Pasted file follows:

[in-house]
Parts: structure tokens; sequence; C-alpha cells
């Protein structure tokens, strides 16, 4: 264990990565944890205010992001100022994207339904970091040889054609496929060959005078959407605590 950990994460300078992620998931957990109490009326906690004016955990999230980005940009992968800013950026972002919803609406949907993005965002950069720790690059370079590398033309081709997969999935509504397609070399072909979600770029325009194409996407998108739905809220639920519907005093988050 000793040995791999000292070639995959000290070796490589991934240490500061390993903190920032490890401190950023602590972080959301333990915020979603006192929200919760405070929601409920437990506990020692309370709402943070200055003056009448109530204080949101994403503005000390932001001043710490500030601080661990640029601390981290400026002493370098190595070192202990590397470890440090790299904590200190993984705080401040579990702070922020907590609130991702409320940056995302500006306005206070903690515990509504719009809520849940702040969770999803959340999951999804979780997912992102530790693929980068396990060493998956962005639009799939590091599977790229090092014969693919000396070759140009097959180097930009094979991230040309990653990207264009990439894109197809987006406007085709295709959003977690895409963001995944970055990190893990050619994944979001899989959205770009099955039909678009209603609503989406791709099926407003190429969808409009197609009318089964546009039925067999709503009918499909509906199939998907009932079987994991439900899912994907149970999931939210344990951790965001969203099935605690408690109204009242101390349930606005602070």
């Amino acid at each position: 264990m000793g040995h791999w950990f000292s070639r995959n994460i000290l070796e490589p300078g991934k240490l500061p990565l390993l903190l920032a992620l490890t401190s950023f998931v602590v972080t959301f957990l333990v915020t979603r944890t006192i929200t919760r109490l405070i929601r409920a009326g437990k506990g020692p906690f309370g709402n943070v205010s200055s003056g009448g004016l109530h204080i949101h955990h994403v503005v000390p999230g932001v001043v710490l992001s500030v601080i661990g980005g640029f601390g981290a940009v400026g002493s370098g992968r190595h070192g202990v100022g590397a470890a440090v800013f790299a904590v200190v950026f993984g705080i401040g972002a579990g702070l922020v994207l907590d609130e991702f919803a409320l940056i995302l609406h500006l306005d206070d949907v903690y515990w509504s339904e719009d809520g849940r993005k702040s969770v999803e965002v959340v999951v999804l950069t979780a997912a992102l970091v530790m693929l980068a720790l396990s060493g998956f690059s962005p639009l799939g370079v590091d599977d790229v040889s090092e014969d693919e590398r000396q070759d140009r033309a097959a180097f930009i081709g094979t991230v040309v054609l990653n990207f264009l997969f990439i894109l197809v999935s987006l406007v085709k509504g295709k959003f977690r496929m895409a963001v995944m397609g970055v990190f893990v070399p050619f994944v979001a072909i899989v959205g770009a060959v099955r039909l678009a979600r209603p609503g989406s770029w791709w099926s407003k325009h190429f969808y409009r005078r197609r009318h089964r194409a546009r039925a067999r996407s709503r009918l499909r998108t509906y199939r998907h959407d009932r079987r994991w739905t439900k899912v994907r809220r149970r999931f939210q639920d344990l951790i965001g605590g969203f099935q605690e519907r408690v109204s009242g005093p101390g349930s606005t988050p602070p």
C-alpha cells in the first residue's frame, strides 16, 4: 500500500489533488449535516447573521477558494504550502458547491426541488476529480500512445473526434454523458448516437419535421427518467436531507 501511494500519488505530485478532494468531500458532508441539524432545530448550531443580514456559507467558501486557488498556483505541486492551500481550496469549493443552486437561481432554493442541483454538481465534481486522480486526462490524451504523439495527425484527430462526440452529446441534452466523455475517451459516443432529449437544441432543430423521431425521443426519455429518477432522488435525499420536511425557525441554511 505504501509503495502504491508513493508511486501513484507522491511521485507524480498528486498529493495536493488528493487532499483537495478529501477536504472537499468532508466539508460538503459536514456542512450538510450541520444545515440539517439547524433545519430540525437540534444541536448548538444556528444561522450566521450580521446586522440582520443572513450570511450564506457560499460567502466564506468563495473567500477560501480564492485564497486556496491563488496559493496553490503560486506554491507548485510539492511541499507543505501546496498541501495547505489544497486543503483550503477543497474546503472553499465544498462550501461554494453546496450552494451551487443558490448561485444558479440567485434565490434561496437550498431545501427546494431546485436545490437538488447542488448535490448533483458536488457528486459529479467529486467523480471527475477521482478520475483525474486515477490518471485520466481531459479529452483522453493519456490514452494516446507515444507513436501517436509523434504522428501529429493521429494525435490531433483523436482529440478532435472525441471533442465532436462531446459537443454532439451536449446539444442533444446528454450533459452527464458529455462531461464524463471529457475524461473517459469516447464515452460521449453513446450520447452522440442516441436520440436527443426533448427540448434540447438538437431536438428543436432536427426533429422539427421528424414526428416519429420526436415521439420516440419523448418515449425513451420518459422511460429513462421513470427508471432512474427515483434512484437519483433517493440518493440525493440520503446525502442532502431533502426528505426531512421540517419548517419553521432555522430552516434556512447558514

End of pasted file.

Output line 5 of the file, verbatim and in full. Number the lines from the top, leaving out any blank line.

C-alpha cells in the first residue's frame, strides 16, 4: 500500500489533488449535516447573521477558494504550502458547491426541488476529480500512445473526434454523458448516437419535421427518467436531507 501511494500519488505530485478532494468531500458532508441539524432545530448550531443580514456559507467558501486557488498556483505541486492551500481550496469549493443552486437561481432554493442541483454538481465534481486522480486526462490524451504523439495527425484527430462526440452529446441534452466523455475517451459516443432529449437544441432543430423521431425521443426519455429518477432522488435525499420536511425557525441554511 505504501509503495502504491508513493508511486501513484507522491511521485507524480498528486498529493495536493488528493487532499483537495478529501477536504472537499468532508466539508460538503459536514456542512450538510450541520444545515440539517439547524433545519430540525437540534444541536448548538444556528444561522450566521450580521446586522440582520443572513450570511450564506457560499460567502466564506468563495473567500477560501480564492485564497486556496491563488496559493496553490503560486506554491507548485510539492511541499507543505501546496498541501495547505489544497486543503483550503477543497474546503472553499465544498462550501461554494453546496450552494451551487443558490448561485444558479440567485434565490434561496437550498431545501427546494431546485436545490437538488447542488448535490448533483458536488457528486459529479467529486467523480471527475477521482478520475483525474486515477490518471485520466481531459479529452483522453493519456490514452494516446507515444507513436501517436509523434504522428501529429493521429494525435490531433483523436482529440478532435472525441471533442465532436462531446459537443454532439451536449446539444442533444446528454450533459452527464458529455462531461464524463471529457475524461473517459469516447464515452460521449453513446450520447452522440442516441436520440436527443426533448427540448434540447438538437431536438428543436432536427426533429422539427421528424414526428416519429420526436415521439420516440419523448418515449425513451420518459422511460429513462421513470427508471432512474427515483434512484437519483433517493440518493440525493440520503446525502442532502431533502426528505426531512421540517419548517419553521432555522430552516434556512447558514